Alia Salem will leave Dallas Wednesday morning for Washington, D.C. to join other women for a Day of Action to protest U.S. Immigration policy that separated families before President Trump signed an executive order to stop it.
"What else is there left to do," Salem asked. "Until all those families are reunited and justice is actually taking place, we can't relent on the pressure we need to put on Washington."
Salem said she'll be one of an estimated 1,000 women planning civil disobedience in D.C. The action is being organized by the same group as the Women's March.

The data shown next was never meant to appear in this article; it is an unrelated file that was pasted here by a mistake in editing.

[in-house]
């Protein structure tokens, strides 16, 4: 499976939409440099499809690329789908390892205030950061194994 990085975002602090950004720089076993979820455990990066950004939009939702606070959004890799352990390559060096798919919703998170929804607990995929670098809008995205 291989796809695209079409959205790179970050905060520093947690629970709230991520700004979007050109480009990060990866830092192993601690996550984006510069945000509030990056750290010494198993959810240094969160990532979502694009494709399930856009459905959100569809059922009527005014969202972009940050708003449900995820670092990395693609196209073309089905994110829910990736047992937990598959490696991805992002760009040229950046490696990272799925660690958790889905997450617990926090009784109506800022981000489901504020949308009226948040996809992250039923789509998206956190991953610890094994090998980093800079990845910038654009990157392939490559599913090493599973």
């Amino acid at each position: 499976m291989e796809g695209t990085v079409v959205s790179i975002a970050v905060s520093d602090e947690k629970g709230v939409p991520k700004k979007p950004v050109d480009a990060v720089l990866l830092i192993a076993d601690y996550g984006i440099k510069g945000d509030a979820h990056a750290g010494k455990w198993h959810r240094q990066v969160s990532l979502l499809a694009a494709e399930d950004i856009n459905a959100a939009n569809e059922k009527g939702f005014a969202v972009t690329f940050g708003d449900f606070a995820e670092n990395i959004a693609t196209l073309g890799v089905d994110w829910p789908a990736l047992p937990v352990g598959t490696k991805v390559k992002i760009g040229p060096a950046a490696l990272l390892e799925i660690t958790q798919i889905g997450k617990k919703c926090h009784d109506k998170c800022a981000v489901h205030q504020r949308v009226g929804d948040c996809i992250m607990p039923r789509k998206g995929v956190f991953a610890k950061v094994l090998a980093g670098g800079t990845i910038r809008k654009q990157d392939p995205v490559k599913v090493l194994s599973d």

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Last weekend, Salem was part of a Dallas contingent that took a bus to McAllen to protest outside a detention center. She took photos of children on a bus, their hands pressed to the windows.
"Just as a human being, I felt called to go down there and at least bear witness to what was happening," Salem explained.
The community impacted at the border is not her own. Salem is Muslim. She planned to attend a rally protesting the President's travel ban Tuesday night. She said though the borders are different, the issues are the same.
"So people have to understand that all of these issues are intertwined. When we start to work on what we see as other people's issues, we are actually working on our own issues," Salem said. "We have to take steps to make change, and sometimes that's really dramatic steps."